‘The pyramids: Egyptian Genesis’ is my first video art film (its debut was in 2014)
I had in this short film the opportunity to capture glimpses, albeit experimental, of two of my most obsessive passions, cinema and ancient Egypt. The film has been screened in a couple of international film festivals in Europe and Egypt.
Through the film technique, I try to tell the story/myth in the film without distracting the viewer’s eyes/ears with unnecessary effects and narration. Of course the film has all the shortcomings/limitations of a first project, still I believe it has some good sequences, and I especially think we did a fairly good job when it comes to the sound track.
Every time I’m tackling the remote history of ancient Egypt in my films and even in my books, I find myself confronted with the challenge of how to shift my time-machine’s gear and travel (with the viewers) thousands of years back in time. That’s why the rather slow pace of my camera is both deliberate and of major significance to me. The aim obviously is to put the viewer in a contemplative mood, which could help her/him view Egypt anew (untainted by the long legacy of Hollywood’s fake stories of walking mummies, ruthless pharaohs and the notorious story of the Israelite Exodus that never took place in Egypt)
Watch the film trailer
The Pyramids starts with picturesque images, from the (recently renovated) relief carving on the ceiling of Dendera temple, illustrating the myth of the perpetual rebirth of the sun in the morning out of the womb of Nut, the sky lady/Goddess, who devours the sun disk every day at sunset.
The film ends with the sunset, the time for Ra (the one and supreme creator God) to embark (riding his barque) on his perilous night journey, through the many dungeons and gates of which he triumphs over the power of darkness. At the next dawn, Ra emerges once again in his glorious and eternal rise of the sun.
The theme of the pyramids is preceded by excerpts from the Egyptian myth of creation, according to which the filmmaker builds his visual thesis and answer to the long standing and enigmatic question of why those colossal stone constructions, known as the Pyramids, were built.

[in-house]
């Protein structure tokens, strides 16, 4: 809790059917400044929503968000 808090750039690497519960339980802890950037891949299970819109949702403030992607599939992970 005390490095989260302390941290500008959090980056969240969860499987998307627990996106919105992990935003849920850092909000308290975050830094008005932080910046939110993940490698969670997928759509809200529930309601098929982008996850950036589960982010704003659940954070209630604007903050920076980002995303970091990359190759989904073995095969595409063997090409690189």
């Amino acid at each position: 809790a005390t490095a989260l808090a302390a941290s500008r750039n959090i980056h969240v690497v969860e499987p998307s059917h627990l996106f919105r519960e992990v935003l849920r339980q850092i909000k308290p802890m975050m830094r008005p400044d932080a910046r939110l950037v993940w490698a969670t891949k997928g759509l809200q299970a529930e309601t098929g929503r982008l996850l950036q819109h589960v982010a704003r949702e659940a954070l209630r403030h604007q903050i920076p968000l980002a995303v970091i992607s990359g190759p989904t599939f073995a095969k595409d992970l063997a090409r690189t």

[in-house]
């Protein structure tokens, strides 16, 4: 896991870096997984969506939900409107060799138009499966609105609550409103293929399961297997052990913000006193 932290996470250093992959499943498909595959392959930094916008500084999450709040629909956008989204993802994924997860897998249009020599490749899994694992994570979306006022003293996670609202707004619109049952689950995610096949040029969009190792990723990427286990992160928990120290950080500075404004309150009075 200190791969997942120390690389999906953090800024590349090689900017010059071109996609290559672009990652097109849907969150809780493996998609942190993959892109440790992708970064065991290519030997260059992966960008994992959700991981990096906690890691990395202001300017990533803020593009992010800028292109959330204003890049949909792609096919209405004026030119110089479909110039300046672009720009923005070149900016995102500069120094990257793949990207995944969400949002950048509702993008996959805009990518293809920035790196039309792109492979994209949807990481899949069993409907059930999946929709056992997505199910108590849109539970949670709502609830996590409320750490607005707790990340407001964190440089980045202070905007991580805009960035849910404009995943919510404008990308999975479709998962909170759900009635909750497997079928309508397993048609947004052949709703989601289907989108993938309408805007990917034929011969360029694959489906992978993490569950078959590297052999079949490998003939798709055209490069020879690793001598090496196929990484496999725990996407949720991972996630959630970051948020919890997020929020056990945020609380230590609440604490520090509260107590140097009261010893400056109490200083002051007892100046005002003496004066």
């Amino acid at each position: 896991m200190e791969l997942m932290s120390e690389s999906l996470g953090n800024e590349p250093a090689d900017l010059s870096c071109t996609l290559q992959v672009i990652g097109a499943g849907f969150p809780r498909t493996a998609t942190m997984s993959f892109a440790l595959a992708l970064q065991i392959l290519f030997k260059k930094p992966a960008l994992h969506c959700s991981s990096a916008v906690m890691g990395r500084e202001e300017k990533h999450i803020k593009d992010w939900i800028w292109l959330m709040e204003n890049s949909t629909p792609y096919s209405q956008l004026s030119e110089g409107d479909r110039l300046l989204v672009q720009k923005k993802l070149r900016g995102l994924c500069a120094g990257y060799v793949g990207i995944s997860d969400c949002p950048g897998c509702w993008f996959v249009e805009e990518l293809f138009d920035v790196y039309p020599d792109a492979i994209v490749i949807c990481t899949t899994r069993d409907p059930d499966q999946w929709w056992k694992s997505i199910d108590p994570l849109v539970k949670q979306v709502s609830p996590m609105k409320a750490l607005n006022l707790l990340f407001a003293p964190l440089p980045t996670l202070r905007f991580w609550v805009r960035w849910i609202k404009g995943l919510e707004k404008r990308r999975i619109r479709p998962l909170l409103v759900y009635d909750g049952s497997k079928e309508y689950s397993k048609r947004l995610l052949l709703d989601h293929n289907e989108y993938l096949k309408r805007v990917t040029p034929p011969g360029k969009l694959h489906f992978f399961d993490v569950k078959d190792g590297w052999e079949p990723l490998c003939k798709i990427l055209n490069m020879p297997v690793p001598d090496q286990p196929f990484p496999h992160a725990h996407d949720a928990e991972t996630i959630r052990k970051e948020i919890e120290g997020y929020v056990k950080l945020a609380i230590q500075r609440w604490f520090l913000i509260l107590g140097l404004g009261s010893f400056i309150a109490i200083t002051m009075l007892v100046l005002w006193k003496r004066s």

The title of the film suggests that the filmmaker envisions the colossal pyramidal masonry as physical embodiment of the Benben/Pyramidion, the primordial mound which was the first sign of land/life that had appeared after the receding of the primordial chaotic waters known as Nun according to the ancient Egyptian myth of creation.
Watch a synopsis of the Egyptian creation myth
As we mentioned earlier, the Pyramids film uses no narration and relies solely on the language of image and music to communicate visually and emotionally and somewhat intellectually with the viewers. The slow pace of the camera is subtly employed in sync with the music to capture those remote–in-time moments of mythology and mysticism in ancient Egypt.
I have chosen an ancient era of antiquity for my film, where people spoke differently, ate and drank differently, fought war and made money and even made love differently. They also believed in different creation stories/myths and worshiped different deities. They perceived the world differently and may be more profoundly than we, modern people, do. And speaking of perception, it is worth mentioning here that the actual story of ancient Egypt is completely different from the Biblical one that we (generation after generation) have been spoon fed for more than two thousand years.
The cinema that tries to retell humanity’s ancient stories is bound to not only be different, but to also respect the time and cultural gap that were we not conscious of its depth, boundaries and maybe ambiguity; we would be bound to commit the double sin of misinterpreting the historical story and eventually alienating/misinforming the viewers.
In my film, it is true that I’m celebrating the beauty and uniqueness of ancient Egyptian art, colossal monuments and mythology, but I’m also trying to reestablish the lost link between modern day Egyptians and their remote ancestral culture. I’m persistently pursuing that goal, in both my films and books, because I think the crisis of modern day Egyptian cinema, as well as Egyptian culture and geo-politics, is of lost identity. The same predicament applies to westerners as they try to bridge the (unbridgeable) gulf between the true history of ancient Egypt and the (tampered with) Biblical stories about the land of the Pyramids. Or what the Biblical stories had deceptively designated as the land of the ‘Pharaohs’.
To help you discover the truth about ancient Egypt, read my book (Egypt knew no Pharaohs nor Israelites) available now on Amazon.
Watch the whole film (try and watch it in HD and pop up your speakers volume)